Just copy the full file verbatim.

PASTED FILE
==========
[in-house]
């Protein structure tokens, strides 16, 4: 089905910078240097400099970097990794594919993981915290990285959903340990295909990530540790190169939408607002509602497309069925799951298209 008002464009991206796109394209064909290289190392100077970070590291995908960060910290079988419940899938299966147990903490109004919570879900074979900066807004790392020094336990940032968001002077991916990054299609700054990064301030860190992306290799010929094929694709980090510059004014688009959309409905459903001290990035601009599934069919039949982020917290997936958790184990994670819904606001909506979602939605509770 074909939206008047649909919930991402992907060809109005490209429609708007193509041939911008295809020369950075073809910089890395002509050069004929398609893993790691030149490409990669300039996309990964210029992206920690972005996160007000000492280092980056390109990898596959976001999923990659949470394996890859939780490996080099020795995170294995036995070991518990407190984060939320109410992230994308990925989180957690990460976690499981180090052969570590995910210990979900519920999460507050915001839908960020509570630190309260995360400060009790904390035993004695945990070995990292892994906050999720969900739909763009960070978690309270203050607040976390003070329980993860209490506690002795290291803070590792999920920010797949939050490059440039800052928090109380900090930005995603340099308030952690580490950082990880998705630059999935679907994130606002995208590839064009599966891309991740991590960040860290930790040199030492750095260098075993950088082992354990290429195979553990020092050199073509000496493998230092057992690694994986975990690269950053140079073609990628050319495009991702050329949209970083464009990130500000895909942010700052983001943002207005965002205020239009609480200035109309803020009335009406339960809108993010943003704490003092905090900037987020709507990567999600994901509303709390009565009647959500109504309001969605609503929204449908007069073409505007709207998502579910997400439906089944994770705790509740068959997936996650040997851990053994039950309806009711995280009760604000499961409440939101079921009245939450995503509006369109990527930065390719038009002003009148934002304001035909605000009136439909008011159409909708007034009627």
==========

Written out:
[in-house]
């Protein structure tokens, strides 16, 4: 089905910078240097400099970097990794594919993981915290990285959903340990295909990530540790190169939408607002509602497309069925799951298209 008002464009991206796109394209064909290289190392100077970070590291995908960060910290079988419940899938299966147990903490109004919570879900074979900066807004790392020094336990940032968001002077991916990054299609700054990064301030860190992306290799010929094929694709980090510059004014688009959309409905459903001290990035601009599934069919039949982020917290997936958790184990994670819904606001909506979602939605509770 074909939206008047649909919930991402992907060809109005490209429609708007193509041939911008295809020369950075073809910089890395002509050069004929398609893993790691030149490409990669300039996309990964210029992206920690972005996160007000000492280092980056390109990898596959976001999923990659949470394996890859939780490996080099020795995170294995036995070991518990407190984060939320109410992230994308990925989180957690990460976690499981180090052969570590995910210990979900519920999460507050915001839908960020509570630190309260995360400060009790904390035993004695945990070995990292892994906050999720969900739909763009960070978690309270203050607040976390003070329980993860209490506690002795290291803070590792999920920010797949939050490059440039800052928090109380900090930005995603340099308030952690580490950082990880998705630059999935679907994130606002995208590839064009599966891309991740991590960040860290930790040199030492750095260098075993950088082992354990290429195979553990020092050199073509000496493998230092057992690694994986975990690269950053140079073609990628050319495009991702050329949209970083464009990130500000895909942010700052983001943002207005965002205020239009609480200035109309803020009335009406339960809108993010943003704490003092905090900037987020709507990567999600994901509303709390009565009647959500109504309001969605609503929204449908007069073409505007709207998502579910997400439906089944994770705790509740068959997936996650040997851990053994039950309806009711995280009760604000499961409440939101079921009245939450995503509006369109990527930065390719038009002003009148934002304001035909605000009136439909008011159409909708007034009627």